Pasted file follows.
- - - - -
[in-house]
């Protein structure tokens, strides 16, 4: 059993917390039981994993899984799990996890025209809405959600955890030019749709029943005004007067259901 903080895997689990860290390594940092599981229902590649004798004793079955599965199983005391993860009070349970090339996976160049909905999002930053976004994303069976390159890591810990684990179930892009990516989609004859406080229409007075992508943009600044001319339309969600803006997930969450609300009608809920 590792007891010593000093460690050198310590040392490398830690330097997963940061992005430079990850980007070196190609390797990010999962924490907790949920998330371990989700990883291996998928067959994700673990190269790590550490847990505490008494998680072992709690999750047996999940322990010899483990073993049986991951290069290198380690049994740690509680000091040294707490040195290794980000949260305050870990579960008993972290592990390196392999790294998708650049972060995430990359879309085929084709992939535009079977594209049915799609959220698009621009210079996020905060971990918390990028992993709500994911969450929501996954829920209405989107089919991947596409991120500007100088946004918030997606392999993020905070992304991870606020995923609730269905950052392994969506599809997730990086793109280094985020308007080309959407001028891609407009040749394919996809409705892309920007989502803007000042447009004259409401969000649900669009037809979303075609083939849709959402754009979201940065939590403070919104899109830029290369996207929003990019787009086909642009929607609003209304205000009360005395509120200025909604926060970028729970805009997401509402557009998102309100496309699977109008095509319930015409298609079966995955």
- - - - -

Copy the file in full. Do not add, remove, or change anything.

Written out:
[in-house]
């Protein structure tokens, strides 16, 4: 059993917390039981994993899984799990996890025209809405959600955890030019749709029943005004007067259901 903080895997689990860290390594940092599981229902590649004798004793079955599965199983005391993860009070349970090339996976160049909905999002930053976004994303069976390159890591810990684990179930892009990516989609004859406080229409007075992508943009600044001319339309969600803006997930969450609300009608809920 590792007891010593000093460690050198310590040392490398830690330097997963940061992005430079990850980007070196190609390797990010999962924490907790949920998330371990989700990883291996998928067959994700673990190269790590550490847990505490008494998680072992709690999750047996999940322990010899483990073993049986991951290069290198380690049994740690509680000091040294707490040195290794980000949260305050870990579960008993972290592990390196392999790294998708650049972060995430990359879309085929084709992939535009079977594209049915799609959220698009621009210079996020905060971990918390990028992993709500994911969450929501996954829920209405989107089919991947596409991120500007100088946004918030997606392999993020905070992304991870606020995923609730269905950052392994969506599809997730990086793109280094985020308007080309959407001028891609407009040749394919996809409705892309920007989502803007000042447009004259409401969000649900669009037809979303075609083939849709959402754009979201940065939590403070919104899109830029290369996207929003990019787009086909642009929607609003209304205000009360005395509120200025909604926060970028729970805009997401509402557009998102309100496309699977109008095509319930015409298609079966995955």